Unlike Chilim Just and Shandur Festival, tourists are not attracted to the Pathak festival because the dates of the festival are not known and publicized. Let alone outsiders, even many insiders are unaware of the exact dates or the customs. Some locals have come to confuse the Pathak festival for Navroz Pathak (which is celebrated in March). It is becoming a forgotten festival in other parts of Chitral, but Injigan has continued to celebrate it. Lasting three days, Pathak is celebrated just like Eid. People cook special food, visit each other for greeting and sharing the joy of the festival. Special religious and cultural programs and activities are also held to highlight the contribution and importance of the saint in the Ismaili faith and the concept attached to the tradition.
Before the festival, Pathakins (messengers) are sent by the Khalifa, the eldest of the custodian of the shrine for the commencement of the festival in all villages. They give the message of blessings of the day and the year. The day of the festival is preceded by Samoon (preparation day), when the house is completely cleaned. The walls and ceilings are decorated with flour with different signs of animals, trees, flowers, etc. Women prepare traditional food such as Shoshpalaaki (sweet bread with filling), Cheera Shapik (bread with cheese filling), and Sanabachi. Girls gather to help each other apply nakrezi (henna) on their hands and hair. Gifts including milk, butter, cheese, dry fruit, local cake, etc are prepared for distribution among relatives.
The day of Pathak begins early dawn when the most respected religious elder/leader (Peer, Khalifa, Qazi, etc.) visits different houses in his village and exchanges best wishes and prayers using special words “Mubarko bashad” (congratulation with best wishes). Families welcome them to their houses with sprinkling white flour on his right shoulder, which is an omen of blessing. In return, he sprinkles flour on the door or main pillar in the kitchen (duur) of the house. He and his visiting guests are offered indigenous cheese (pandeer) as eshpeeri (a very special traditional refreshment offered to guests as a sign of welcoming them).
Early morning, men from different villages gather at the Ziarat (mausoleum) of Peer Nasir-e-Khusraw to pay homage and Fatiha to the holy soul for his services and contributions to the Islamic faith. The ziarat of Peer Nasir-e-Khusraw is located in the center of Garam Chashma town, and is being looked after by the Ziarat custodian called “Darveshan” (a branch of Saadat families). It is a place of great respect and veneration for both the Shi’i Ismaili and other sects of Islam.
At this shrine, the Qazi/ Khalifa deliver speeches about the preaching and teaching of Peer Nasir-e-Khusraw and the community renews their commitments to follow the philosophy, teaching, and message of Islam. Traditional food is brought to the Ziarat by families on a voluntary basis and is called ‘luqma’ meaning sacred and blessed food. The community members gathered at the Ziarat collectively praise and thank God for the guidance and Sirat-el-Mustaqim (right direction), peace, happiness, good health, prosperity, and continuing blessing in their lives, their families, the region, and the entire humanity.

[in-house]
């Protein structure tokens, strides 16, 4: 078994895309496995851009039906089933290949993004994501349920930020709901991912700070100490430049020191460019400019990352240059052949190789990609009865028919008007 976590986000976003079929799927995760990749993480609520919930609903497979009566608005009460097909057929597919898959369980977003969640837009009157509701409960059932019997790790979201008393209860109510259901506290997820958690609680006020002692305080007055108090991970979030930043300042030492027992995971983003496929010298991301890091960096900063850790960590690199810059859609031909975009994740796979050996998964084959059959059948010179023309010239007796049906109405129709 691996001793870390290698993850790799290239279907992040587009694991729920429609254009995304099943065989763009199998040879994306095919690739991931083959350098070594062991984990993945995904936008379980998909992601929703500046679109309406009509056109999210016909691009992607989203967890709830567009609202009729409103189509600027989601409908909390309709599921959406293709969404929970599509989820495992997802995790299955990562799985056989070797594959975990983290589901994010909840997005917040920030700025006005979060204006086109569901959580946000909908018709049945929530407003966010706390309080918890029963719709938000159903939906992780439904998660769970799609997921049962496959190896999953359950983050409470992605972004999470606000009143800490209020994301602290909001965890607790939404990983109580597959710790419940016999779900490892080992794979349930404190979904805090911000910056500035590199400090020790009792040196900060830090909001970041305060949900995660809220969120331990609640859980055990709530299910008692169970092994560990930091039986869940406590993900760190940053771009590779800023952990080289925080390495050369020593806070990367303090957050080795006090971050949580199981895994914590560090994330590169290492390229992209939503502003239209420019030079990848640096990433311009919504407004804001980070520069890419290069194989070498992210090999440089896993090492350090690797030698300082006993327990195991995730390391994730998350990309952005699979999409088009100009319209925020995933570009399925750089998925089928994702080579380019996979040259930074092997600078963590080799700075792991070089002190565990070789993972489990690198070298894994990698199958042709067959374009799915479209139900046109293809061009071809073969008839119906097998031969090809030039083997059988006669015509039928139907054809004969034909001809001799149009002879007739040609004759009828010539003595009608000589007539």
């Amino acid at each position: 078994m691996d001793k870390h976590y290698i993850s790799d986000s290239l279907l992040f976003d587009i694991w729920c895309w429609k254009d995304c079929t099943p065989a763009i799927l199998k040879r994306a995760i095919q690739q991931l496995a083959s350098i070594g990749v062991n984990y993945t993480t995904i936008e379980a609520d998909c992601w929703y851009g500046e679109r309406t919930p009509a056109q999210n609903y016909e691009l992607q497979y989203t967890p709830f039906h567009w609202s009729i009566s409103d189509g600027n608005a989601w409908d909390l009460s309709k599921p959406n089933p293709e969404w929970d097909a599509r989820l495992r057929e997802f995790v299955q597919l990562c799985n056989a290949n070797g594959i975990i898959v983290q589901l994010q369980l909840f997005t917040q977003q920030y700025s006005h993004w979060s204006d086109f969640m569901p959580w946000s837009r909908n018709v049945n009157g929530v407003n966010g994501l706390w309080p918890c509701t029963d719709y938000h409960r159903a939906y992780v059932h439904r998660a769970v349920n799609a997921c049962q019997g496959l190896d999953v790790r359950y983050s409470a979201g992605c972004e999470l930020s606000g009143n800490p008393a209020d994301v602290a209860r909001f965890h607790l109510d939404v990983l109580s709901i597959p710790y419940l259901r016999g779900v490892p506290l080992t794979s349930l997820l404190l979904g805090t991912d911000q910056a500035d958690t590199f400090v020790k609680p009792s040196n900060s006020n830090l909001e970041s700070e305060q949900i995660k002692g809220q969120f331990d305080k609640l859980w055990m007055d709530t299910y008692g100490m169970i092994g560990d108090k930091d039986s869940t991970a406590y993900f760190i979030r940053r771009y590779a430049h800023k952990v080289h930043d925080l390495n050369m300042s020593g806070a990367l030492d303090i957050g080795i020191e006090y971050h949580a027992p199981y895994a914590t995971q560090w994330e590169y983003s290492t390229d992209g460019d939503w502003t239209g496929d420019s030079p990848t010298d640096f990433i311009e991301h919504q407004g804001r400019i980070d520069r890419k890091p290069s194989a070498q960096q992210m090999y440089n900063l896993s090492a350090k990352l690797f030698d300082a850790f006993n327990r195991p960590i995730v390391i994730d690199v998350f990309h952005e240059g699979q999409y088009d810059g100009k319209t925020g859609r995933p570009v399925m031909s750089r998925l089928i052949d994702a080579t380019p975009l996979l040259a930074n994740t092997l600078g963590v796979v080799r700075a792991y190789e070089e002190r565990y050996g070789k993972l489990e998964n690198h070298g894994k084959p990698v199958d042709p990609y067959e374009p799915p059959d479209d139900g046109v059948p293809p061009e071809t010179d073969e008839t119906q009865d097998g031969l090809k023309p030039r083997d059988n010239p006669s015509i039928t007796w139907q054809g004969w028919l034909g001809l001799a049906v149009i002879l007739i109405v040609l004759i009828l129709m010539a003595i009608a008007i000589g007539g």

People also visit their relatives, especially their married daughters, and exchange gift of the year – called “bash”. The term ‘bash’ has a very contextual indigenous significance and gifts under the term bash are held in high regard. The next day of Pathak is enjoyed by communities visiting each other’s, sharing their special indigenous organic food. People also find this an opportunity to engage in traditional sports. Boys play like shimeni zhingkek (tug of war), while girls go chukubeezh (swinging) and paai ganik/ boht pissik (stone throwing). If the event falls during snowfall, children also go skiing (chuuzh dik).
On this day, relations are revived, and differences are resolved after mutual forgiveness. This healing touch of Pathak is its most distinguishing feature. The festival gives us the lessons of unity, tolerance, and peaceful harmony. People visit each other houses in groups and this resultantly promotes a spirit of unity, brotherhood, and physio-psychological relief by engaging in sports, etc.
With the revival of tourism in Chitral, the culture has received extensive attention but indigenous events like Pathak are yet to be recognized and given the same attention as other events. In many ways, it remains the shortcoming of the tourism sector that these festivals have not been highlighted and given the due attention that they deserve. The need is to develop a calendar of all local festivals and indigenous events and publicize them locally and nationally.
Syed Harir Shah is a Travel Consultant and a practicing Tour Operator for over 25 years in Pakistan.